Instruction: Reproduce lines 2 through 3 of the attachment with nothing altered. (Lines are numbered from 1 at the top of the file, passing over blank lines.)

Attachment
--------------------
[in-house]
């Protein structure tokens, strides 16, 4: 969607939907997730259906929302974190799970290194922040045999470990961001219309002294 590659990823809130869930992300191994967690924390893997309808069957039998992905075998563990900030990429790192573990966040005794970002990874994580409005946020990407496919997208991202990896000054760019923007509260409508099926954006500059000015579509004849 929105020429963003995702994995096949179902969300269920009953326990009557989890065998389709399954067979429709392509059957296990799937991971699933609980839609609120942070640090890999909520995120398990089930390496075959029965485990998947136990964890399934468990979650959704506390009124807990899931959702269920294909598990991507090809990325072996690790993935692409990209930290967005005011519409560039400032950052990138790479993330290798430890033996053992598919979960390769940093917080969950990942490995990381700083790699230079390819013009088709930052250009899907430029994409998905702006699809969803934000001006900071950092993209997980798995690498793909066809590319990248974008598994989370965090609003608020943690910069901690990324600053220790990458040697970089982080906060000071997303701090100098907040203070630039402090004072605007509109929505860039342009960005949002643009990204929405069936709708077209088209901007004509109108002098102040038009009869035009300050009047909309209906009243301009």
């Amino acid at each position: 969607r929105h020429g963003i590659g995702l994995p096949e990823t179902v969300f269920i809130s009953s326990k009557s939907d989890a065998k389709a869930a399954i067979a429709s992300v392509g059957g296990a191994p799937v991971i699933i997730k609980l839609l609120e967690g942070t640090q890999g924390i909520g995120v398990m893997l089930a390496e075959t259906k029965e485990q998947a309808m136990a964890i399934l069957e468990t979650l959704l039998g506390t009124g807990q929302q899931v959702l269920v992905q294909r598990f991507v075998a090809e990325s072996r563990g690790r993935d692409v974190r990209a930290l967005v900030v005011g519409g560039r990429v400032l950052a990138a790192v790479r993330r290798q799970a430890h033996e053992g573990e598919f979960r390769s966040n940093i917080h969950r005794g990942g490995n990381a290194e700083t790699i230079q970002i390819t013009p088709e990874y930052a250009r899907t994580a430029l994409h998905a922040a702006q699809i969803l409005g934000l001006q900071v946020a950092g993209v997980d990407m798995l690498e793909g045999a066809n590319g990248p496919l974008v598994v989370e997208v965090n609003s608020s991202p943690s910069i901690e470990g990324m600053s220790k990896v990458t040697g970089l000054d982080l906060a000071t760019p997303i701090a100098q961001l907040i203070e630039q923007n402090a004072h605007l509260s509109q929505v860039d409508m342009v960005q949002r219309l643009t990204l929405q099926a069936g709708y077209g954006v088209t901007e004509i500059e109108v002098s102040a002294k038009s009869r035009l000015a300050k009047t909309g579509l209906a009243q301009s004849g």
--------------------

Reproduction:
């Protein structure tokens, strides 16, 4: 969607939907997730259906929302974190799970290194922040045999470990961001219309002294 590659990823809130869930992300191994967690924390893997309808069957039998992905075998563990900030990429790192573990966040005794970002990874994580409005946020990407496919997208991202990896000054760019923007509260409508099926954006500059000015579509004849 929105020429963003995702994995096949179902969300269920009953326990009557989890065998389709399954067979429709392509059957296990799937991971699933609980839609609120942070640090890999909520995120398990089930390496075959029965485990998947136990964890399934468990979650959704506390009124807990899931959702269920294909598990991507090809990325072996690790993935692409990209930290967005005011519409560039400032950052990138790479993330290798430890033996053992598919979960390769940093917080969950990942490995990381700083790699230079390819013009088709930052250009899907430029994409998905702006699809969803934000001006900071950092993209997980798995690498793909066809590319990248974008598994989370965090609003608020943690910069901690990324600053220790990458040697970089982080906060000071997303701090100098907040203070630039402090004072605007509109929505860039342009960005949002643009990204929405069936709708077209088209901007004509109108002098102040038009009869035009300050009047909309209906009243301009």
């Amino acid at each position: 969607r929105h020429g963003i590659g995702l994995p096949e990823t179902v969300f269920i809130s009953s326990k009557s939907d989890a065998k389709a869930a399954i067979a429709s992300v392509g059957g296990a191994p799937v991971i699933i997730k609980l839609l609120e967690g942070t640090q890999g924390i909520g995120v398990m893997l089930a390496e075959t259906k029965e485990q998947a309808m136990a964890i399934l069957e468990t979650l959704l039998g506390t009124g807990q929302q899931v959702l269920v992905q294909r598990f991507v075998a090809e990325s072996r563990g690790r993935d692409v974190r990209a930290l967005v900030v005011g519409g560039r990429v400032l950052a990138a790192v790479r993330r290798q799970a430890h033996e053992g573990e598919f979960r390769s966040n940093i917080h969950r005794g990942g490995n990381a290194e700083t790699i230079q970002i390819t013009p088709e990874y930052a250009r899907t994580a430029l994409h998905a922040a702006q699809i969803l409005g934000l001006q900071v946020a950092g993209v997980d990407m798995l690498e793909g045999a066809n590319g990248p496919l974008v598994v989370e997208v965090n609003s608020s991202p943690s910069i901690e470990g990324m600053s220790k990896v990458t040697g970089l000054d982080l906060a000071t760019p997303i701090a100098q961001l907040i203070e630039q923007n402090a004072h605007l509260s509109q929505v860039d409508m342009v960005q949002r219309l643009t990204l929405q099926a069936g709708y077209g954006v088209t901007e004509i500059e109108v002098s102040a002294k038009s009869r035009l000015a300050k009047t909309g579509l209906a009243q301009s004849g």